Seeing Santa Marta & avoiding the heat.
Santa Marta Travel Blog› entry 7 of 27 › view all entries
June 8th, 2008 – by: gopackjo
Today I ventured out to see the sights in Santa Marta. My hotel is only three blocks from the waterfront, so that was the first place to go. There is a nice place to walk along the sea, and after the wide sidewalks for strolling there is a narrow beach that all of the locals were frolicking on. It didn’t seem to be all that dirty, but the fact that we were mere meters from the main harbor didn’t instill a lot of confidence.
There was a great view of a rocky island, called El Morro, which was very nice. But there were also five huge container ships waiting in the small bay ready to be loaded or unloaded. In any case this was not a big ‘tourist beach’ to be sure. I heard that there were two beaches of that sort nearby… el Rodadero to the south, and Taganga to the north.
Santa Marta is also the staging point for the trek into Ciudad Perdido (The Lost City). This is said to be a journey right out of Indiana Jones, and is a venture to the lost city of the Tayrona Indians. The Tayronas were the first substantial civilization that the Spaniards ran into upon discovering the new world, and I’m sure that you can guess what happened then. It was their discovery that first acquainted the conquistadors with Indian gold, and led to the legend of El Dorado, the city of gold. Shortly after, following 75 years of war, the Tayrona were gone without a trace.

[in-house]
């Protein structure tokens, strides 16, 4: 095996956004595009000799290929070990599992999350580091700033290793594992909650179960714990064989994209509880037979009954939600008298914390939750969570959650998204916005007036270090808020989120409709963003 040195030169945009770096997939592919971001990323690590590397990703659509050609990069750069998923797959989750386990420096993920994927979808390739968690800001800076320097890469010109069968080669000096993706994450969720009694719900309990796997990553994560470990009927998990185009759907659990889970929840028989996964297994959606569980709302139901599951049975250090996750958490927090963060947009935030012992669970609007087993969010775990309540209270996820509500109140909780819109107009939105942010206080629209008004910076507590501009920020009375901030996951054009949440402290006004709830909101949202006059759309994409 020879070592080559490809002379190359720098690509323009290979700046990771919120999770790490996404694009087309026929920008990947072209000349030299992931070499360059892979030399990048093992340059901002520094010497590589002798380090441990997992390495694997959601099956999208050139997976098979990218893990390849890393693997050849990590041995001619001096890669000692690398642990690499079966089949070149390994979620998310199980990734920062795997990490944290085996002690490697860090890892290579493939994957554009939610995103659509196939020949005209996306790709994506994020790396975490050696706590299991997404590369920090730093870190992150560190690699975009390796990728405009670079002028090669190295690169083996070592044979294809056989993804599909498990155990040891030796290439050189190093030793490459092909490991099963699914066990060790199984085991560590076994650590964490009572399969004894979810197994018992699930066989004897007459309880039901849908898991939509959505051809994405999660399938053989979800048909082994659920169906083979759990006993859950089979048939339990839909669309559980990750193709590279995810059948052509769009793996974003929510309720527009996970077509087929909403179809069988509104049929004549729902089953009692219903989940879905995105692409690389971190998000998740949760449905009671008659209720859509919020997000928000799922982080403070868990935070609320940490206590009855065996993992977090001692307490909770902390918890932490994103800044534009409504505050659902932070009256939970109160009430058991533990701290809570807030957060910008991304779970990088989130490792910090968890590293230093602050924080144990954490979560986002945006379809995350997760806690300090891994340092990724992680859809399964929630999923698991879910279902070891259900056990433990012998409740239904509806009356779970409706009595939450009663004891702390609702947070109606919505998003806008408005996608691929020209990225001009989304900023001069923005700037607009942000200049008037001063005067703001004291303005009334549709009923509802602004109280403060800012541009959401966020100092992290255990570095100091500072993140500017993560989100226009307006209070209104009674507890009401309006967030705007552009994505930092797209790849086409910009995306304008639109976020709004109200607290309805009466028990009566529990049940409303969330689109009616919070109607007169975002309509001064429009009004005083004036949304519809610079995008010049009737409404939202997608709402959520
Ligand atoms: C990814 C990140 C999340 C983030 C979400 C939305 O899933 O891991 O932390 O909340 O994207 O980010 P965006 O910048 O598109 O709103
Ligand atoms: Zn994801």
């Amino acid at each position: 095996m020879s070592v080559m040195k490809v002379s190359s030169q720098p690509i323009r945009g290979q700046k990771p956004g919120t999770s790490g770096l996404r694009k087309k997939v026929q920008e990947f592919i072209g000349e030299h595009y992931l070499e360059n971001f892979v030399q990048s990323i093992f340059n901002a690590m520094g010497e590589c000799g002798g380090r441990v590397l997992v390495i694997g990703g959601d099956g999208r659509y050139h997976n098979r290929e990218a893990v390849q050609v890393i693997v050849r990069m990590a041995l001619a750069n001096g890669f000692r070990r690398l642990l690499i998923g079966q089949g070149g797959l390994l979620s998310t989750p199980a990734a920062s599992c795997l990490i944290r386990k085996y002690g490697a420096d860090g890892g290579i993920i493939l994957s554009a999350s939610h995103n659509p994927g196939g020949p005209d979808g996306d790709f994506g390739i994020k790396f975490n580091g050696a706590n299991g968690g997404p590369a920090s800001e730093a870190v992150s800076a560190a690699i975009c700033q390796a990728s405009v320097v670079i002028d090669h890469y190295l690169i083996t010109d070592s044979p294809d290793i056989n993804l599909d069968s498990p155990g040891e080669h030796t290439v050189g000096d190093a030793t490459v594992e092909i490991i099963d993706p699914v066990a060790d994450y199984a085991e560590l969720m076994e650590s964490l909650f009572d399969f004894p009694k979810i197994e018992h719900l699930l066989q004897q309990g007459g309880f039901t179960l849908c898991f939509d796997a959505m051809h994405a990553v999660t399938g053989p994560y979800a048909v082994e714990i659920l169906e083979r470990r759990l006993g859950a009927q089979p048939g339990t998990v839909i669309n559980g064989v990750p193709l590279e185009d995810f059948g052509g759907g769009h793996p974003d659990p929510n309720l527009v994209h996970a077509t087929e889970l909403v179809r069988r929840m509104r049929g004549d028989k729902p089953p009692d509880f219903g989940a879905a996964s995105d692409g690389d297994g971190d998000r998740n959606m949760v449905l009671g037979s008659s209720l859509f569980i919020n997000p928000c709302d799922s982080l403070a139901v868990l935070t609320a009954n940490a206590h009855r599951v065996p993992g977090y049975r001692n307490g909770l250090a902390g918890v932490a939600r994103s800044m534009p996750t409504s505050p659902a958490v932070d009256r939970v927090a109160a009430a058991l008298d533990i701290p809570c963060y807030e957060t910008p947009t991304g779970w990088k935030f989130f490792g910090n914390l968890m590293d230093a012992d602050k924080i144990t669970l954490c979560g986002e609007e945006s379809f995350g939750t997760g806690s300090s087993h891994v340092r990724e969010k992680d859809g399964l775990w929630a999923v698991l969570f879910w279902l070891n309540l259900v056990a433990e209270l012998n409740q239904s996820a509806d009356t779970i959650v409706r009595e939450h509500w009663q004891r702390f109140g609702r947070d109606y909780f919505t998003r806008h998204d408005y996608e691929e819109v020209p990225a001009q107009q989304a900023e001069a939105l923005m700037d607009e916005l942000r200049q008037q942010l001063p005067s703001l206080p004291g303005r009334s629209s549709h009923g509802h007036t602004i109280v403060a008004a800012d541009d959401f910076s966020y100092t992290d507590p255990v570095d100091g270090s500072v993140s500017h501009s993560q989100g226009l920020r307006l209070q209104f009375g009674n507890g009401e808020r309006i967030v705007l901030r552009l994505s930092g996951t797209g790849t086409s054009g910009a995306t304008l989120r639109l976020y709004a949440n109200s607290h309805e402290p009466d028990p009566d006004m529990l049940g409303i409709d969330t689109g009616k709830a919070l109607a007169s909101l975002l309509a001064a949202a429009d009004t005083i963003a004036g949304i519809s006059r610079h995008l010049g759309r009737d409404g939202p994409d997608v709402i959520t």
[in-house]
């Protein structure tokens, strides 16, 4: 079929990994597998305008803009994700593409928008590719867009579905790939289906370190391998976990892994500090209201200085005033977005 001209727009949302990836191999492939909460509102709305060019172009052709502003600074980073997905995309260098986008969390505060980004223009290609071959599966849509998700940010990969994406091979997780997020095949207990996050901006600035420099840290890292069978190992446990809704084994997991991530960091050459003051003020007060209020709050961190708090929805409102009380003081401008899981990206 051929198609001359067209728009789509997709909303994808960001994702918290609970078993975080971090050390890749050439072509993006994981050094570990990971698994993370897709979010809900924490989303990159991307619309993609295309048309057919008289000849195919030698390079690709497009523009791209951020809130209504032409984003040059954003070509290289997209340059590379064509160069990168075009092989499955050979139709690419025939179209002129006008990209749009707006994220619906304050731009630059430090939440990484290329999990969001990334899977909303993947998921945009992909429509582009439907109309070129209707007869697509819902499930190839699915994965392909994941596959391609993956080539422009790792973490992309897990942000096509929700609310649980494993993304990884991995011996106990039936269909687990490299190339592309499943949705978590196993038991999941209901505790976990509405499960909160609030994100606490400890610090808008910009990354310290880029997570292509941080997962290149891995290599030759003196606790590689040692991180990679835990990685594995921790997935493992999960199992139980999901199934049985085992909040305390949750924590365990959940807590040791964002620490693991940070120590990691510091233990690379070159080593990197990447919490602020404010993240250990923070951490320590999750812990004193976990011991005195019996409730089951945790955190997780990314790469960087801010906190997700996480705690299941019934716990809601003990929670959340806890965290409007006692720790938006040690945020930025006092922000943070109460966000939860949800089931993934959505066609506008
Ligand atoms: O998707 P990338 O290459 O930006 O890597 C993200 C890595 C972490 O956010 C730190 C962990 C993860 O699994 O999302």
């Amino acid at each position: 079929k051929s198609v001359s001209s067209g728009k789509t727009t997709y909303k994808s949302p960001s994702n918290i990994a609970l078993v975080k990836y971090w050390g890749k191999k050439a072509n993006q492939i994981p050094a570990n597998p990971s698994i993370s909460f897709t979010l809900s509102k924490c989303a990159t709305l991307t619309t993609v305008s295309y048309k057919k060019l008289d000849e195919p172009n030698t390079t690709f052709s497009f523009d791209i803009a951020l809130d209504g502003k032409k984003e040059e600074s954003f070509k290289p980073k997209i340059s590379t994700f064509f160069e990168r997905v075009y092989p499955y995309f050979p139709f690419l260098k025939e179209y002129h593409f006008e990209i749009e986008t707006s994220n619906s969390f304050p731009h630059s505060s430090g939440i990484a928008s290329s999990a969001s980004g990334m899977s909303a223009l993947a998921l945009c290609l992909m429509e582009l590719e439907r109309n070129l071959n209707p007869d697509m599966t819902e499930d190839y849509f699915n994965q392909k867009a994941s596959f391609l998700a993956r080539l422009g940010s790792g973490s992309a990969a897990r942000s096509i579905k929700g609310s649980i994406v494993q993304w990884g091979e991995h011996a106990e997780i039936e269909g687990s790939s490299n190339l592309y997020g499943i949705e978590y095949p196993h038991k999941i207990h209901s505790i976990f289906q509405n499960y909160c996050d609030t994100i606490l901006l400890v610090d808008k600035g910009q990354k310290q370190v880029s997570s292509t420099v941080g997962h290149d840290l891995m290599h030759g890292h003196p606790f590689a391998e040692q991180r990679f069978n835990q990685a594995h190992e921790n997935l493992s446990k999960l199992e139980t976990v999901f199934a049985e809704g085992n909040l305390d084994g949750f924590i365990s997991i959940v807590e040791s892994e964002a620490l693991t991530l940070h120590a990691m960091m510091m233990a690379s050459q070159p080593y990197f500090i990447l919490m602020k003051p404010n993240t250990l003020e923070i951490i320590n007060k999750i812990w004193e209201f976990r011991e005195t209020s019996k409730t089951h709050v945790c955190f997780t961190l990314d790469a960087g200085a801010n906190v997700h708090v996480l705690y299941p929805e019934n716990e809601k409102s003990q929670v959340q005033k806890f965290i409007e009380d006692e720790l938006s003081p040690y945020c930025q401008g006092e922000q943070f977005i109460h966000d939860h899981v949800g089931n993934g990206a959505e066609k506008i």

Santa Marta is also the best point from which to visit the Parque Nacional Tayrona. The park is a 35km stretch of Caribbean coastline that contains numerous sandy beaches and hidden coves.
Truth be told, at 41 years old, and feeling every bit of the coast’s heat and humidity, I was not up for much of anything. A six day trek was certainly out of the question. And I’ve got plenty of beach time scheduled for later in the trip. So I stayed tethered to my hotel room like a wimp.
I saw a bar/restaurant the advertised free wi-fi along the beachfront’s main route, Carrera 1C. So I grabbed my laptop and headed out. Being Sunday it was, of course, closed. I asked about nearby internet options and was directed to a location about 10 blocks away. I took a hot stroll there and found that my laptop was not welcome. I did stay for an hour and enjoy the cool room and decent speed web service.
Most hotels in Latin America have a policy about air conditioning that goes like this. If you leave the room, please turn off the A/C. I am usually pretty good about it. And usually I am gone for a whole day, or multiple hours at a time. But here they really took it seriously.
I walked out to use the internet in the hotel for my free 30 minutes, and when I turned around to ask the guy a question, he was gone. He had already gone to my room to turn the thing off. I guess it wouldn’t have been so bad if the A/C unit had some kick to it, but this was a real weak one that took forever to cool back down.
I decided that, with the lack of things to see and do here, I would leave for Venezuela tomorrow. The trip will be a long one, and at the end of it I should be in the Andes with a bit of a cooler climate. That should put me one day ahead of my projected schedule, but I have no problem with that.
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